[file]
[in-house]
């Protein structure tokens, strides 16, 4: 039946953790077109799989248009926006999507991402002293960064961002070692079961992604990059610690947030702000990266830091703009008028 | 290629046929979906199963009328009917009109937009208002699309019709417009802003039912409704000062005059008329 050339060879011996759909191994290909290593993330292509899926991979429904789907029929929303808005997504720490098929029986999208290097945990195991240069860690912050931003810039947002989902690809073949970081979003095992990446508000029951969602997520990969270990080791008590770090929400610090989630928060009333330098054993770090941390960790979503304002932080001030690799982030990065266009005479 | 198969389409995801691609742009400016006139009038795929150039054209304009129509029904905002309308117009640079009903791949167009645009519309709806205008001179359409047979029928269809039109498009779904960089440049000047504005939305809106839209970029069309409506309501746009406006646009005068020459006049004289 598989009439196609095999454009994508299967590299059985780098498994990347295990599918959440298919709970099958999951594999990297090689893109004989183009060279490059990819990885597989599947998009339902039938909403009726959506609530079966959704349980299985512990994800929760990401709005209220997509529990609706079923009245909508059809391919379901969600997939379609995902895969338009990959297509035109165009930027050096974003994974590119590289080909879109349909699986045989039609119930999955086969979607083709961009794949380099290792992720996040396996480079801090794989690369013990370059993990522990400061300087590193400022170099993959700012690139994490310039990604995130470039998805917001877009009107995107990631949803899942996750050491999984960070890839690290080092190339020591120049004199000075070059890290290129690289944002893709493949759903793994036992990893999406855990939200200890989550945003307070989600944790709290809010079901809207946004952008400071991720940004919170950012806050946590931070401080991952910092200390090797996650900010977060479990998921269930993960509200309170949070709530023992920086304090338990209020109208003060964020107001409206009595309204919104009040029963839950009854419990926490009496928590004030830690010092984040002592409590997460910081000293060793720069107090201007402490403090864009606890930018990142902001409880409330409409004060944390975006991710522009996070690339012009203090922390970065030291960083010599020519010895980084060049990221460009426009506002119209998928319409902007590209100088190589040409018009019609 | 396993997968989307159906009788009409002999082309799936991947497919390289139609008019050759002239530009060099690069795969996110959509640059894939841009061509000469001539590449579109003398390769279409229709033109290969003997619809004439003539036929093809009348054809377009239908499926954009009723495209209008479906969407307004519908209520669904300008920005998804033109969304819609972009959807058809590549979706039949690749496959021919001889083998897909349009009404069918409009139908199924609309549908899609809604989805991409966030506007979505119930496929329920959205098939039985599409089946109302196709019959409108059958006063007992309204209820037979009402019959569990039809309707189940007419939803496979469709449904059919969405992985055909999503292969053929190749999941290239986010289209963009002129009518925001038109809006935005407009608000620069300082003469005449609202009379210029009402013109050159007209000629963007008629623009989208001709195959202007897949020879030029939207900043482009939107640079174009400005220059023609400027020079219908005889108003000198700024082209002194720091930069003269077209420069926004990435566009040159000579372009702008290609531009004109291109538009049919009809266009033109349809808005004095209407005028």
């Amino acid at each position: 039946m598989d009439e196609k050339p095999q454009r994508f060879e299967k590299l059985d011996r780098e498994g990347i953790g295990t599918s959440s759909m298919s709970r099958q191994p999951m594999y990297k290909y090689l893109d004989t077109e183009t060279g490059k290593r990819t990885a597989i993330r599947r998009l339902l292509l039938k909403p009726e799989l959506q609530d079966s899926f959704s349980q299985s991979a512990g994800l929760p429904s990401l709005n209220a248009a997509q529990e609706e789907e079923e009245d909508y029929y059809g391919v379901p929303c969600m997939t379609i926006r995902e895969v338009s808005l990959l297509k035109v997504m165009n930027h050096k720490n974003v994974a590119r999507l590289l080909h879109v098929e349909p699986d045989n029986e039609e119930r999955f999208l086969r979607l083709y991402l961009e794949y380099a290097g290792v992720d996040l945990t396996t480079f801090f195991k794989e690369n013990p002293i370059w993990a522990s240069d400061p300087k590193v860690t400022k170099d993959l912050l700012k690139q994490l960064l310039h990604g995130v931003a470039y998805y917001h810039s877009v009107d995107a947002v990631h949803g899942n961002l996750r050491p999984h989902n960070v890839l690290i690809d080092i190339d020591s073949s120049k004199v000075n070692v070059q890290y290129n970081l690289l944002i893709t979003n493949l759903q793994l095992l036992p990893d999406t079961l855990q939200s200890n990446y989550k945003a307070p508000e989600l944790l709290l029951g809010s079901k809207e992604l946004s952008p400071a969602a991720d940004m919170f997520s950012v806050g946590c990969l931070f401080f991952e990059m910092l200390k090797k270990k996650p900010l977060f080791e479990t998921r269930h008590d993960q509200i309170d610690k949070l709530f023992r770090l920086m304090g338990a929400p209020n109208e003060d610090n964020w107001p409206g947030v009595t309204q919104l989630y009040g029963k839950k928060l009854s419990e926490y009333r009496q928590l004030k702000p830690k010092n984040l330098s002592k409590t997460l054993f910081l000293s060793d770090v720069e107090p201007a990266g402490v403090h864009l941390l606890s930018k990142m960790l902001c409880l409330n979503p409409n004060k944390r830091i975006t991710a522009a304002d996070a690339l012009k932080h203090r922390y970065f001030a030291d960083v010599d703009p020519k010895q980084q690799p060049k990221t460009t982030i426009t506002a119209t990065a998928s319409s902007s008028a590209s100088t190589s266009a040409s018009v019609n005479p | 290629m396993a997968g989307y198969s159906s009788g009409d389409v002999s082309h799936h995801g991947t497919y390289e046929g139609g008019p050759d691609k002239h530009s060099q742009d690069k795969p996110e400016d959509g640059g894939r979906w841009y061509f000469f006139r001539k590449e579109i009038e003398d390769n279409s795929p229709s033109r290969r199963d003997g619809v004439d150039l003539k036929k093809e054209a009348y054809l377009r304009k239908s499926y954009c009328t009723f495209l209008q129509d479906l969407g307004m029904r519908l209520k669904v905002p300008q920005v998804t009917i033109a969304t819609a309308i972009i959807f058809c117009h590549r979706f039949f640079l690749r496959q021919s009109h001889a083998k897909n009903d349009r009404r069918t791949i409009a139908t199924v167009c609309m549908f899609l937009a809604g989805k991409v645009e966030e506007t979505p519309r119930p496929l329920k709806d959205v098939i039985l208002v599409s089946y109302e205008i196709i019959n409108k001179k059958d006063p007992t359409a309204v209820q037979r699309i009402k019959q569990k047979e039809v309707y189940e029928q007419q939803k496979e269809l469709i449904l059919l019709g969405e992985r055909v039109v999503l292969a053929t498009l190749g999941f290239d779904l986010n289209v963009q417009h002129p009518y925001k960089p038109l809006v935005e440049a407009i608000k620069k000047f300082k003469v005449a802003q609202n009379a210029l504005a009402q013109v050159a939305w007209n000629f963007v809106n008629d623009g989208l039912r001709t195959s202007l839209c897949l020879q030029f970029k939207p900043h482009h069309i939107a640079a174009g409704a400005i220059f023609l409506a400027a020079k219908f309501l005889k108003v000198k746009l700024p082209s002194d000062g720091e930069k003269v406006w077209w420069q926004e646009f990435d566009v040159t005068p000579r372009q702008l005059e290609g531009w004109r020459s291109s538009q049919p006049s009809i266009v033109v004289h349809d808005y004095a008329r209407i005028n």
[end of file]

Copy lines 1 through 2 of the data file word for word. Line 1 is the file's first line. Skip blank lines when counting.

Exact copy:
[in-house]
């Protein structure tokens, strides 16, 4: 039946953790077109799989248009926006999507991402002293960064961002070692079961992604990059610690947030702000990266830091703009008028 | 290629046929979906199963009328009917009109937009208002699309019709417009802003039912409704000062005059008329 050339060879011996759909191994290909290593993330292509899926991979429904789907029929929303808005997504720490098929029986999208290097945990195991240069860690912050931003810039947002989902690809073949970081979003095992990446508000029951969602997520990969270990080791008590770090929400610090989630928060009333330098054993770090941390960790979503304002932080001030690799982030990065266009005479 | 198969389409995801691609742009400016006139009038795929150039054209304009129509029904905002309308117009640079009903791949167009645009519309709806205008001179359409047979029928269809039109498009779904960089440049000047504005939305809106839209970029069309409506309501746009406006646009005068020459006049004289 598989009439196609095999454009994508299967590299059985780098498994990347295990599918959440298919709970099958999951594999990297090689893109004989183009060279490059990819990885597989599947998009339902039938909403009726959506609530079966959704349980299985512990994800929760990401709005209220997509529990609706079923009245909508059809391919379901969600997939379609995902895969338009990959297509035109165009930027050096974003994974590119590289080909879109349909699986045989039609119930999955086969979607083709961009794949380099290792992720996040396996480079801090794989690369013990370059993990522990400061300087590193400022170099993959700012690139994490310039990604995130470039998805917001877009009107995107990631949803899942996750050491999984960070890839690290080092190339020591120049004199000075070059890290290129690289944002893709493949759903793994036992990893999406855990939200200890989550945003307070989600944790709290809010079901809207946004952008400071991720940004919170950012806050946590931070401080991952910092200390090797996650900010977060479990998921269930993960509200309170949070709530023992920086304090338990209020109208003060964020107001409206009595309204919104009040029963839950009854419990926490009496928590004030830690010092984040002592409590997460910081000293060793720069107090201007402490403090864009606890930018990142902001409880409330409409004060944390975006991710522009996070690339012009203090922390970065030291960083010599020519010895980084060049990221460009426009506002119209998928319409902007590209100088190589040409018009019609 | 396993997968989307159906009788009409002999082309799936991947497919390289139609008019050759002239530009060099690069795969996110959509640059894939841009061509000469001539590449579109003398390769279409229709033109290969003997619809004439003539036929093809009348054809377009239908499926954009009723495209209008479906969407307004519908209520669904300008920005998804033109969304819609972009959807058809590549979706039949690749496959021919001889083998897909349009009404069918409009139908199924609309549908899609809604989805991409966030506007979505119930496929329920959205098939039985599409089946109302196709019959409108059958006063007992309204209820037979009402019959569990039809309707189940007419939803496979469709449904059919969405992985055909999503292969053929190749999941290239986010289209963009002129009518925001038109809006935005407009608000620069300082003469005449609202009379210029009402013109050159007209000629963007008629623009989208001709195959202007897949020879030029939207900043482009939107640079174009400005220059023609400027020079219908005889108003000198700024082209002194720091930069003269077209420069926004990435566009040159000579372009702008290609531009004109291109538009049919009809266009033109349809808005004095209407005028």